Digital resources for French Romantic music

Grande Messe des morts [Requiem] op. 5 (Hector Berlioz)




1. Requiem et Kyrie – 2. Dies irae – 3. Quid sum miser – 4. Rex tremendae – 5. Quaerens me – 6. Lacrimosa – 7. Offertoire – 8. Hostias – 9. Sanctus – 10. Agnus Dei


Berlioz composed his Great Mass for the Dead, or Requiem, in response to a commission from the French Ministry of the Interior. It was first performed on 5 December 1837 in the church of Saint-Louis des Invalides as part of a ceremony commemorating the death of General Damrémont. The conductor was Habeneck. The work requires sixteen timpani in pairs, four gongs, and four brass groups, to be placed at the four corners of the vocal and instrumental groups. Berlioz told his friend Humbert Ferrand: “It is a success that popularises me, that was the main thing; it made an overwhelming impression on people with widely differing sensibilities and tastes.” The spectacular effects owe their relief to the diversity in the composer’s treatment of the massed forces. The “terrifying grandeur” of the Tuba mirum (taken from the Messe solennelle of 1824), with its four brass groups separated spatially, is contrasted with the introspection of the Quid sum miser and the neo-Renaissance a cappella polyphony of the Quaerens me. While several passages show the influence of Revolutionary music, others are astounding in their audacity. These include the four-octave abyss in the Hostias between the extreme registers of the flutes and the trombones; in the Offertorium, the melodic monotony of the chorus, set like a jewel in the orchestral accompaniment (an idea Berlioz took up again in the “Funeral cortège for Juliet” in Roméo et Juliette, 1839). Berlioz took a rather free hand with the text, discarding the Gradual, the Tract, and the Benedictus, and deleting certain verses or changing their position. Such appropriation shows the strength of his commitment. Indeed, for the rest of his life Berlioz retained an unwavering affection for his Requiem. “If I were threatened with the destruction of the whole of my works save one, I should crave mercy for the Messe des morts," he told Ferrand in 1867.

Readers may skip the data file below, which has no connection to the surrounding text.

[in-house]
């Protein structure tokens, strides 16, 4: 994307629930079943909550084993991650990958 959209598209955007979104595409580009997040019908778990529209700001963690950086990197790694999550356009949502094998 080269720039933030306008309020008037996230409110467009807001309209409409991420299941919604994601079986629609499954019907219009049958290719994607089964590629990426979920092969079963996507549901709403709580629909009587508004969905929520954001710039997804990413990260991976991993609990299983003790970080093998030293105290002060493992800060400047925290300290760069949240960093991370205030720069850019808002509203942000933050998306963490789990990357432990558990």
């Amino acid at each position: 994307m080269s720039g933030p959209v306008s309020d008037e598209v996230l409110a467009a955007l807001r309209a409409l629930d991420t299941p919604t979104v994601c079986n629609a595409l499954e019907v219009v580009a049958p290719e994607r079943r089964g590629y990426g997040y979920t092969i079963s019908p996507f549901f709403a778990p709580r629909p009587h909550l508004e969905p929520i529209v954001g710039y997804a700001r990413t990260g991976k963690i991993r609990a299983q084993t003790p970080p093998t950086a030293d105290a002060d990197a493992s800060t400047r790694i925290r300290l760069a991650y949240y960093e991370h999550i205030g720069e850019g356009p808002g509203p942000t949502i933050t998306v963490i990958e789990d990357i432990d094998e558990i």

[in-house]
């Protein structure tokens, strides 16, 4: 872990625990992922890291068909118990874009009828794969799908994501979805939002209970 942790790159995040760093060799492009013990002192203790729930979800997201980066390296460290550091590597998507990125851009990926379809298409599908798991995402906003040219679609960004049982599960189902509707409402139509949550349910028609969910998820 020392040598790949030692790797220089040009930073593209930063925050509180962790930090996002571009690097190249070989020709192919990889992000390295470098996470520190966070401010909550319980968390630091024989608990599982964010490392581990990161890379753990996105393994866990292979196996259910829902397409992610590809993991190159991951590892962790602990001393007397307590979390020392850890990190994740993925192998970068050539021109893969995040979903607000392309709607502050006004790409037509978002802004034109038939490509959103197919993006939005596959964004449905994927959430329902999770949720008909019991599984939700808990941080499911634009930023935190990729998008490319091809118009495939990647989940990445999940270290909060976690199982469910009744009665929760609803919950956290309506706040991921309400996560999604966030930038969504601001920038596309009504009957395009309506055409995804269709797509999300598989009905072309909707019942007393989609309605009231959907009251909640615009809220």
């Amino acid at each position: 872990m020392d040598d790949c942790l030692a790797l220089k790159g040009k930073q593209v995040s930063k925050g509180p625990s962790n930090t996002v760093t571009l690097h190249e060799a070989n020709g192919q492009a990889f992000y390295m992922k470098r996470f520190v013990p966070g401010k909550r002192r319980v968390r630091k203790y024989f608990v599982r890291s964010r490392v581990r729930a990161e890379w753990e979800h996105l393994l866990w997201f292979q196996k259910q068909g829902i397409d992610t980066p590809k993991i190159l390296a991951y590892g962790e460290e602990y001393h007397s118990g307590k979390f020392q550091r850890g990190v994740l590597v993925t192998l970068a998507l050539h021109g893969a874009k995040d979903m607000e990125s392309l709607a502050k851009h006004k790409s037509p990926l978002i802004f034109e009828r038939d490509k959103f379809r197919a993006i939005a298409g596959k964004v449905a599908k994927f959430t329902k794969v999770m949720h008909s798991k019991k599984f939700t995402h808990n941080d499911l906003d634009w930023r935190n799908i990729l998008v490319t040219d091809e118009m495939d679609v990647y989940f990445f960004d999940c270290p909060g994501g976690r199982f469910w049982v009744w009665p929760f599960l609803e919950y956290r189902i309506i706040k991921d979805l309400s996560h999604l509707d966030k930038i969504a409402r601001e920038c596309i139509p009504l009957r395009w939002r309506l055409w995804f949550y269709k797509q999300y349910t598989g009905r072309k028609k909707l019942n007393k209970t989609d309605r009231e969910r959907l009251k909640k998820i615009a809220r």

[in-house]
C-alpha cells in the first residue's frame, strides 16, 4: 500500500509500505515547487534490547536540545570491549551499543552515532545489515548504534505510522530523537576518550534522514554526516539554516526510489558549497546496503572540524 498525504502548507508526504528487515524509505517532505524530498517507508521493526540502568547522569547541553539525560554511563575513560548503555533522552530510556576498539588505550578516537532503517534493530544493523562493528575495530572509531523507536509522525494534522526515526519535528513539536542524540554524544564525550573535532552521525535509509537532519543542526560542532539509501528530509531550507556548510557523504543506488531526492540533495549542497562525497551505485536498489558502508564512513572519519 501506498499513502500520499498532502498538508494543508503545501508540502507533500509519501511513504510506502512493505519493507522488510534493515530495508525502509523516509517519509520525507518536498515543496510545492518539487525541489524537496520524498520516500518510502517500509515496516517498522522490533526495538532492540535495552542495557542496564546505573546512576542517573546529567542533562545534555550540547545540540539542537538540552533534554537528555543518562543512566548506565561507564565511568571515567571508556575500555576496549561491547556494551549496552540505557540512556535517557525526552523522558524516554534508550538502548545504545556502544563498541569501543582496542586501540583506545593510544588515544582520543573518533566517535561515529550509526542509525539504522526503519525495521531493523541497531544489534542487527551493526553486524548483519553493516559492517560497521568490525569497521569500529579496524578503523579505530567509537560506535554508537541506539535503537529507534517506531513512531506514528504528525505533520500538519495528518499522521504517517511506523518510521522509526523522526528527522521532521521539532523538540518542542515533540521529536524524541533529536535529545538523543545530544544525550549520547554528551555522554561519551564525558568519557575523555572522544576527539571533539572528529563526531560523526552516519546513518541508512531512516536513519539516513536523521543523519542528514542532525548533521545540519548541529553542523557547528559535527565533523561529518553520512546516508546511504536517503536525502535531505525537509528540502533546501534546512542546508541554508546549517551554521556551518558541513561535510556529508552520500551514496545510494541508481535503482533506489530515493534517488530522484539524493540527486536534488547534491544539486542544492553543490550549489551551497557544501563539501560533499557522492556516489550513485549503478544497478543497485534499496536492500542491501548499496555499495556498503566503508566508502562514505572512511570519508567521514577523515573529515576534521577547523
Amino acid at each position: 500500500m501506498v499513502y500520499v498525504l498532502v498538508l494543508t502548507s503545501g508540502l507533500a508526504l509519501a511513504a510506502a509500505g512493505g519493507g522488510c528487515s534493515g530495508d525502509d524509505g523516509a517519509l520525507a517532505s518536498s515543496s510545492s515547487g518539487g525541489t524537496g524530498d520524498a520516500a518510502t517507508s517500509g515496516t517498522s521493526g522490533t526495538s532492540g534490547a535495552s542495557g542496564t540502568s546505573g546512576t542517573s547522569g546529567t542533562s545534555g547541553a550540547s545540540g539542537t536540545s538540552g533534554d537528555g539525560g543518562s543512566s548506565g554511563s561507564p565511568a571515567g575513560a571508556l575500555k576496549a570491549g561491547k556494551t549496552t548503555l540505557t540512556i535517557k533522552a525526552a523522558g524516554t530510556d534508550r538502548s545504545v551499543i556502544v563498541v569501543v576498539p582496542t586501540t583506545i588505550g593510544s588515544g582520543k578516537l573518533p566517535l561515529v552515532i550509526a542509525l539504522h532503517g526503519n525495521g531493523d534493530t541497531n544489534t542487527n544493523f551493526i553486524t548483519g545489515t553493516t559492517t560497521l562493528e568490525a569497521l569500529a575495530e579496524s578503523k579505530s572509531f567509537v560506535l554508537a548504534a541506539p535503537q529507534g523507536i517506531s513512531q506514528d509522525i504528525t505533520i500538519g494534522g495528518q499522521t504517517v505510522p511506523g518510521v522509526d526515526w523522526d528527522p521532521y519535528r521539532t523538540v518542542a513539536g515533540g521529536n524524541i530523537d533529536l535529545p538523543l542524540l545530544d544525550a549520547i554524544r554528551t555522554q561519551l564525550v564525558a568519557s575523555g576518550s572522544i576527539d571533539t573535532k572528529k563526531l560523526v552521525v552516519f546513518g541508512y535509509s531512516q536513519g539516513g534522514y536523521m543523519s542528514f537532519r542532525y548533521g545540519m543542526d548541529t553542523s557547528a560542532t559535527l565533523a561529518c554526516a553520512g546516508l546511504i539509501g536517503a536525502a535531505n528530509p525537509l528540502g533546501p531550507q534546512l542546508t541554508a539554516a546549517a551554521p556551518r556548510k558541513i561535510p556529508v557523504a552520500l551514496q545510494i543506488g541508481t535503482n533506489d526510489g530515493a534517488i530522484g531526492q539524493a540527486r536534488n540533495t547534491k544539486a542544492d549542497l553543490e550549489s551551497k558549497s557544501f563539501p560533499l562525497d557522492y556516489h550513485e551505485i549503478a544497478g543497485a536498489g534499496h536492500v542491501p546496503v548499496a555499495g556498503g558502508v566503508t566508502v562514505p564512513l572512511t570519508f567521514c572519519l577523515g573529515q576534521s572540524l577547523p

Images - 2
  • Requiem de Berlioz (par Fantin-Latour)
  • Page de titre du Requiem (Hector Berlioz)
  • Person - 1
  • BERLIOZ, Hector (1803-1869)
  • Theme - 1
  • Genre – La musique sacrée au XIXe siècle
  • Study - 1
  • Hausfater, Dominique – Du Concordat de 1801 à la séparation de l’Église et de l’État : un siècle de mutation de la musique sacrée officielle